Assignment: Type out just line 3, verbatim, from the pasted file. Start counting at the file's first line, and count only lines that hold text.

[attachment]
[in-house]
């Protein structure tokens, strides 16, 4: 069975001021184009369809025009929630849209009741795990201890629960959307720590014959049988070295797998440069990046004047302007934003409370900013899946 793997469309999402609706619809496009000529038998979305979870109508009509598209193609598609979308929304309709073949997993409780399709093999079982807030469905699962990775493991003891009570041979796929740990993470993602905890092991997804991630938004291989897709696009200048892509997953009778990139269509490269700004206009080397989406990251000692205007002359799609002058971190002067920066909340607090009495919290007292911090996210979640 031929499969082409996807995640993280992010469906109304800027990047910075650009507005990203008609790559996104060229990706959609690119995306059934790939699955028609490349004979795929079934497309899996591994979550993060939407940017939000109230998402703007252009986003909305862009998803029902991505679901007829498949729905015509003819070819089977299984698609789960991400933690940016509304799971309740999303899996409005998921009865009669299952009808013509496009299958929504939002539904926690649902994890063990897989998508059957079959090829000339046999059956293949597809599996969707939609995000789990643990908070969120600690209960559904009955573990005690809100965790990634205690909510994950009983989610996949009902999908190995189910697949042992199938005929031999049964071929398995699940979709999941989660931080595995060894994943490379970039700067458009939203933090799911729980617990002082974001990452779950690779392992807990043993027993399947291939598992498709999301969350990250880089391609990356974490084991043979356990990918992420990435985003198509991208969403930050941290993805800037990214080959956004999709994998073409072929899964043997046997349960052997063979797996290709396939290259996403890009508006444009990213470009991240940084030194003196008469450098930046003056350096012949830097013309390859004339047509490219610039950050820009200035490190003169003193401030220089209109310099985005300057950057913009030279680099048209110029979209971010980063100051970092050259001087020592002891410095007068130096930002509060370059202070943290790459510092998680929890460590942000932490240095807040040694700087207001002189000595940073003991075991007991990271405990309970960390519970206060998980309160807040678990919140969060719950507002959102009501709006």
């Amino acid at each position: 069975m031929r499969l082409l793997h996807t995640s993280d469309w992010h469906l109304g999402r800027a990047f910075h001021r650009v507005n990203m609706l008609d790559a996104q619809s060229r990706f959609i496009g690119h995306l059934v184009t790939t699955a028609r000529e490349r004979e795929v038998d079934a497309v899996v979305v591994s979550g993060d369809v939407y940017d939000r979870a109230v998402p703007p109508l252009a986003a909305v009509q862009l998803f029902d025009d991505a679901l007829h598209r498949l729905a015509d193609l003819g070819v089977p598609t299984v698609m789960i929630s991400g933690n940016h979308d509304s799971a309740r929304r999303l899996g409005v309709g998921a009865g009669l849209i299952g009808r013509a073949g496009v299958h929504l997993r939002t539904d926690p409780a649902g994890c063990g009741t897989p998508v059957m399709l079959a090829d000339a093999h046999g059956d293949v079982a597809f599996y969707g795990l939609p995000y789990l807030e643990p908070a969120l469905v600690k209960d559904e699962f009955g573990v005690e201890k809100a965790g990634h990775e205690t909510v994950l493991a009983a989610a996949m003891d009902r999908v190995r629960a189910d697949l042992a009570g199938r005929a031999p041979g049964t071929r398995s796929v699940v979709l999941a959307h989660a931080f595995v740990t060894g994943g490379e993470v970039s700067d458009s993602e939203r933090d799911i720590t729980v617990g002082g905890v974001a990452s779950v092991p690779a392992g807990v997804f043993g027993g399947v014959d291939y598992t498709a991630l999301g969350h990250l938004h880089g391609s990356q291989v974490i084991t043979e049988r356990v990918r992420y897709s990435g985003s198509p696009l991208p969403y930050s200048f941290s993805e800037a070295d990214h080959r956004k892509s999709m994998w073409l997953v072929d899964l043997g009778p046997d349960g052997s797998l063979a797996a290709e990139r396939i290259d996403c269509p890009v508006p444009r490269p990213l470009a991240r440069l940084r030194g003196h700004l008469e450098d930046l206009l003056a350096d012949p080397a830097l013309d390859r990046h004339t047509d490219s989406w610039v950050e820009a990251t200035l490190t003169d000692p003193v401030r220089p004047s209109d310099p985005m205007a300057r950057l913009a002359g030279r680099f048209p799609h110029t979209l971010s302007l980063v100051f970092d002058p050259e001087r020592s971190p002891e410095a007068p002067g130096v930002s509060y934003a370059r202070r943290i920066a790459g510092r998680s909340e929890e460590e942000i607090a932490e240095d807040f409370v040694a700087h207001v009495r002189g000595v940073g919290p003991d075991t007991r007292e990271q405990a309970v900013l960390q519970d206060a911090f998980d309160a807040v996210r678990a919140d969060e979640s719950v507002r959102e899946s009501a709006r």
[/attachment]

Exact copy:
């Amino acid at each position: 069975m031929r499969l082409l793997h996807t995640s993280d469309w992010h469906l109304g999402r800027a990047f910075h001021r650009v507005n990203m609706l008609d790559a996104q619809s060229r990706f959609i496009g690119h995306l059934v184009t790939t699955a028609r000529e490349r004979e795929v038998d079934a497309v899996v979305v591994s979550g993060d369809v939407y940017d939000r979870a109230v998402p703007p109508l252009a986003a909305v009509q862009l998803f029902d025009d991505a679901l007829h598209r498949l729905a015509d193609l003819g070819v089977p598609t299984v698609m789960i929630s991400g933690n940016h979308d509304s799971a309740r929304r999303l899996g409005v309709g998921a009865g009669l849209i299952g009808r013509a073949g496009v299958h929504l997993r939002t539904d926690p409780a649902g994890c063990g009741t897989p998508v059957m399709l079959a090829d000339a093999h046999g059956d293949v079982a597809f599996y969707g795990l939609p995000y789990l807030e643990p908070a969120l469905v600690k209960d559904e699962f009955g573990v005690e201890k809100a965790g990634h990775e205690t909510v994950l493991a009983a989610a996949m003891d009902r999908v190995r629960a189910d697949l042992a009570g199938r005929a031999p041979g049964t071929r398995s796929v699940v979709l999941a959307h989660a931080f595995v740990t060894g994943g490379e993470v970039s700067d458009s993602e939203r933090d799911i720590t729980v617990g002082g905890v974001a990452s779950v092991p690779a392992g807990v997804f043993g027993g399947v014959d291939y598992t498709a991630l999301g969350h990250l938004h880089g391609s990356q291989v974490i084991t043979e049988r356990v990918r992420y897709s990435g985003s198509p696009l991208p969403y930050s200048f941290s993805e800037a070295d990214h080959r956004k892509s999709m994998w073409l997953v072929d899964l043997g009778p046997d349960g052997s797998l063979a797996a290709e990139r396939i290259d996403c269509p890009v508006p444009r490269p990213l470009a991240r440069l940084r030194g003196h700004l008469e450098d930046l206009l003056a350096d012949p080397a830097l013309d390859r990046h004339t047509d490219s989406w610039v950050e820009a990251t200035l490190t003169d000692p003193v401030r220089p004047s209109d310099p985005m205007a300057r950057l913009a002359g030279r680099f048209p799609h110029t979209l971010s302007l980063v100051f970092d002058p050259e001087r020592s971190p002891e410095a007068p002067g130096v930002s509060y934003a370059r202070r943290i920066a790459g510092r998680s909340e929890e460590e942000i607090a932490e240095d807040f409370v040694a700087h207001v009495r002189g000595v940073g919290p003991d075991t007991r007292e990271q405990a309970v900013l960390q519970d206060a911090f998980d309160a807040v996210r678990a919140d969060e979640s719950v507002r959102e899946s009501a709006r």